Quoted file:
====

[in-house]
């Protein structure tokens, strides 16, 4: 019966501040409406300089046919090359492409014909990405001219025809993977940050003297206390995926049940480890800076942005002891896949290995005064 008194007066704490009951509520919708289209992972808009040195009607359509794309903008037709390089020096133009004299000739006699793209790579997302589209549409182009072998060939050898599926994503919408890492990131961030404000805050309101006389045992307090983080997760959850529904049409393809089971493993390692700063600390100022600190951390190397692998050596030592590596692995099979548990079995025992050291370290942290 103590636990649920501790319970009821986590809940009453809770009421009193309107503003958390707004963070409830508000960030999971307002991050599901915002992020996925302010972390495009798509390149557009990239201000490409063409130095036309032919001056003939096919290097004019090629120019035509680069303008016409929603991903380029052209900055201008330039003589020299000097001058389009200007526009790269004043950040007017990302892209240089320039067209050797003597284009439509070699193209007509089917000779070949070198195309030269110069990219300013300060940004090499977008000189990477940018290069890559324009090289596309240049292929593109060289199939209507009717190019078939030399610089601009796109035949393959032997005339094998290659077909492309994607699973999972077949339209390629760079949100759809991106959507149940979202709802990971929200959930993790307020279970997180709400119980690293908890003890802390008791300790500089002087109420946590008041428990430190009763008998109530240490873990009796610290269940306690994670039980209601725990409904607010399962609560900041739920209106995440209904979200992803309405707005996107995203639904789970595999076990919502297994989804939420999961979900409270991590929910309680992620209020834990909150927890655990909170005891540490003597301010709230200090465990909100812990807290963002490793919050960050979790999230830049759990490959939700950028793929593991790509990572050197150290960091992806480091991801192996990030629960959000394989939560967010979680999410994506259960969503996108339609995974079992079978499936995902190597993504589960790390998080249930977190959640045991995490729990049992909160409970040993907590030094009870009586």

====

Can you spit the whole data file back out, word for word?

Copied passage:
[in-house]
């Protein structure tokens, strides 16, 4: 019966501040409406300089046919090359492409014909990405001219025809993977940050003297206390995926049940480890800076942005002891896949290995005064 008194007066704490009951509520919708289209992972808009040195009607359509794309903008037709390089020096133009004299000739006699793209790579997302589209549409182009072998060939050898599926994503919408890492990131961030404000805050309101006389045992307090983080997760959850529904049409393809089971493993390692700063600390100022600190951390190397692998050596030592590596692995099979548990079995025992050291370290942290 103590636990649920501790319970009821986590809940009453809770009421009193309107503003958390707004963070409830508000960030999971307002991050599901915002992020996925302010972390495009798509390149557009990239201000490409063409130095036309032919001056003939096919290097004019090629120019035509680069303008016409929603991903380029052209900055201008330039003589020299000097001058389009200007526009790269004043950040007017990302892209240089320039067209050797003597284009439509070699193209007509089917000779070949070198195309030269110069990219300013300060940004090499977008000189990477940018290069890559324009090289596309240049292929593109060289199939209507009717190019078939030399610089601009796109035949393959032997005339094998290659077909492309994607699973999972077949339209390629760079949100759809991106959507149940979202709802990971929200959930993790307020279970997180709400119980690293908890003890802390008791300790500089002087109420946590008041428990430190009763008998109530240490873990009796610290269940306690994670039980209601725990409904607010399962609560900041739920209106995440209904979200992803309405707005996107995203639904789970595999076990919502297994989804939420999961979900409270991590929910309680992620209020834990909150927890655990909170005891540490003597301010709230200090465990909100812990807290963002490793919050960050979790999230830049759990490959939700950028793929593991790509990572050197150290960091992806480091991801192996990030629960959000394989939560967010979680999410994506259960969503996108339609995974079992079978499936995902190597993504589960790390998080249930977190959640045991995490729990049992909160409970040993907590030094009870009586």